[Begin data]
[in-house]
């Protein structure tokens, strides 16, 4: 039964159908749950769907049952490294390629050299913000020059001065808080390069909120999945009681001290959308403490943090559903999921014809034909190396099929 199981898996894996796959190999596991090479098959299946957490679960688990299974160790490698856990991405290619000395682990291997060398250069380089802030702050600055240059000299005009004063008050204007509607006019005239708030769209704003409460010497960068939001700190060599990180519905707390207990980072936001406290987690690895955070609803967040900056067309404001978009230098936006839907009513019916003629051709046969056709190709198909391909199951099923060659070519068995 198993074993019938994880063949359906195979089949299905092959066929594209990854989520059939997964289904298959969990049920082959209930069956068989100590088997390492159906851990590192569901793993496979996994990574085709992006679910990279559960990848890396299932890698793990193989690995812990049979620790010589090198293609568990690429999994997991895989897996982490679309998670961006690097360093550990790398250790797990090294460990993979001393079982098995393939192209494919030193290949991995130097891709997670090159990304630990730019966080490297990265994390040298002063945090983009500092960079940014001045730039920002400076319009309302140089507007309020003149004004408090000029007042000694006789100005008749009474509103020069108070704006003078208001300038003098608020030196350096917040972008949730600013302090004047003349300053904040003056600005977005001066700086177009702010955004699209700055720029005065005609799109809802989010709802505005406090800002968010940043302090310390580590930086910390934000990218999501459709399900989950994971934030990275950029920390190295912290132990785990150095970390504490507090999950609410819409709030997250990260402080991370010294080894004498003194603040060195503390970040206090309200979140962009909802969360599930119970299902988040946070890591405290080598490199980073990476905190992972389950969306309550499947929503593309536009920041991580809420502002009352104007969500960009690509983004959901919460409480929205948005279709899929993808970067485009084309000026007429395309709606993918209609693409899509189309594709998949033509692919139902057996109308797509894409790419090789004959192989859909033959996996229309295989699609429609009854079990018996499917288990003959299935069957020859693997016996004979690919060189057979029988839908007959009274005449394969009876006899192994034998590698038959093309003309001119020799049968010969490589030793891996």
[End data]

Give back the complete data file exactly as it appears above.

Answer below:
[in-house]
């Protein structure tokens, strides 16, 4: 039964159908749950769907049952490294390629050299913000020059001065808080390069909120999945009681001290959308403490943090559903999921014809034909190396099929 199981898996894996796959190999596991090479098959299946957490679960688990299974160790490698856990991405290619000395682990291997060398250069380089802030702050600055240059000299005009004063008050204007509607006019005239708030769209704003409460010497960068939001700190060599990180519905707390207990980072936001406290987690690895955070609803967040900056067309404001978009230098936006839907009513019916003629051709046969056709190709198909391909199951099923060659070519068995 198993074993019938994880063949359906195979089949299905092959066929594209990854989520059939997964289904298959969990049920082959209930069956068989100590088997390492159906851990590192569901793993496979996994990574085709992006679910990279559960990848890396299932890698793990193989690995812990049979620790010589090198293609568990690429999994997991895989897996982490679309998670961006690097360093550990790398250790797990090294460990993979001393079982098995393939192209494919030193290949991995130097891709997670090159990304630990730019966080490297990265994390040298002063945090983009500092960079940014001045730039920002400076319009309302140089507007309020003149004004408090000029007042000694006789100005008749009474509103020069108070704006003078208001300038003098608020030196350096917040972008949730600013302090004047003349300053904040003056600005977005001066700086177009702010955004699209700055720029005065005609799109809802989010709802505005406090800002968010940043302090310390580590930086910390934000990218999501459709399900989950994971934030990275950029920390190295912290132990785990150095970390504490507090999950609410819409709030997250990260402080991370010294080894004498003194603040060195503390970040206090309200979140962009909802969360599930119970299902988040946070890591405290080598490199980073990476905190992972389950969306309550499947929503593309536009920041991580809420502002009352104007969500960009690509983004959901919460409480929205948005279709899929993808970067485009084309000026007429395309709606993918209609693409899509189309594709998949033509692919139902057996109308797509894409790419090789004959192989859909033959996996229309295989699609429609009854079990018996499917288990003959299935069957020859693997016996004979690919060189057979029988839908007959009274005449394969009876006899192994034998590698038959093309003309001119020799049968010969490589030793891996």